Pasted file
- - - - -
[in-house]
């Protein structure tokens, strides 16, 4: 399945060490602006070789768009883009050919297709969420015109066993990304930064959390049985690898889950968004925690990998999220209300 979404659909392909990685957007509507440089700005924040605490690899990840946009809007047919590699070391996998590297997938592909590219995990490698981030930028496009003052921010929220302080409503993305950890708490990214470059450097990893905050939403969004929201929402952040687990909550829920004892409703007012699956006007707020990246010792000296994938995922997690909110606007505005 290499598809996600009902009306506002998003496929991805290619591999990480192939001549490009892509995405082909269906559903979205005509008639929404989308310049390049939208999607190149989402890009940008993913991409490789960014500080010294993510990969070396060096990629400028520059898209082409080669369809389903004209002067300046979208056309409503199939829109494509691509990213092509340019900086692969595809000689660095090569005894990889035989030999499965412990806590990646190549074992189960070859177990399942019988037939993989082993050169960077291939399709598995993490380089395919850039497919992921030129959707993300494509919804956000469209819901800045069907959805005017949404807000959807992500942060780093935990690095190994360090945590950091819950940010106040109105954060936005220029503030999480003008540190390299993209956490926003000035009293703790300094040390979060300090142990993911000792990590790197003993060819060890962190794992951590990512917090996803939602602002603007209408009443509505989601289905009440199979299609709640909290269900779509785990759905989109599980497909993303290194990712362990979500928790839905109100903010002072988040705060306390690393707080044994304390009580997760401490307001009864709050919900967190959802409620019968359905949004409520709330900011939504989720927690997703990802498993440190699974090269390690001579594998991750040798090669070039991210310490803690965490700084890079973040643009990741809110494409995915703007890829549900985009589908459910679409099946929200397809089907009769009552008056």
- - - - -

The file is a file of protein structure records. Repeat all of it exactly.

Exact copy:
[in-house]
């Protein structure tokens, strides 16, 4: 399945060490602006070789768009883009050919297709969420015109066993990304930064959390049985690898889950968004925690990998999220209300 979404659909392909990685957007509507440089700005924040605490690899990840946009809007047919590699070391996998590297997938592909590219995990490698981030930028496009003052921010929220302080409503993305950890708490990214470059450097990893905050939403969004929201929402952040687990909550829920004892409703007012699956006007707020990246010792000296994938995922997690909110606007505005 290499598809996600009902009306506002998003496929991805290619591999990480192939001549490009892509995405082909269906559903979205005509008639929404989308310049390049939208999607190149989402890009940008993913991409490789960014500080010294993510990969070396060096990629400028520059898209082409080669369809389903004209002067300046979208056309409503199939829109494509691509990213092509340019900086692969595809000689660095090569005894990889035989030999499965412990806590990646190549074992189960070859177990399942019988037939993989082993050169960077291939399709598995993490380089395919850039497919992921030129959707993300494509919804956000469209819901800045069907959805005017949404807000959807992500942060780093935990690095190994360090945590950091819950940010106040109105954060936005220029503030999480003008540190390299993209956490926003000035009293703790300094040390979060300090142990993911000792990590790197003993060819060890962190794992951590990512917090996803939602602002603007209408009443509505989601289905009440199979299609709640909290269900779509785990759905989109599980497909993303290194990712362990979500928790839905109100903010002072988040705060306390690393707080044994304390009580997760401490307001009864709050919900967190959802409620019968359905949004409520709330900011939504989720927690997703990802498993440190699974090269390690001579594998991750040798090669070039991210310490803690965490700084890079973040643009990741809110494409995915703007890829549900985009589908459910679409099946929200397809089907009769009552008056």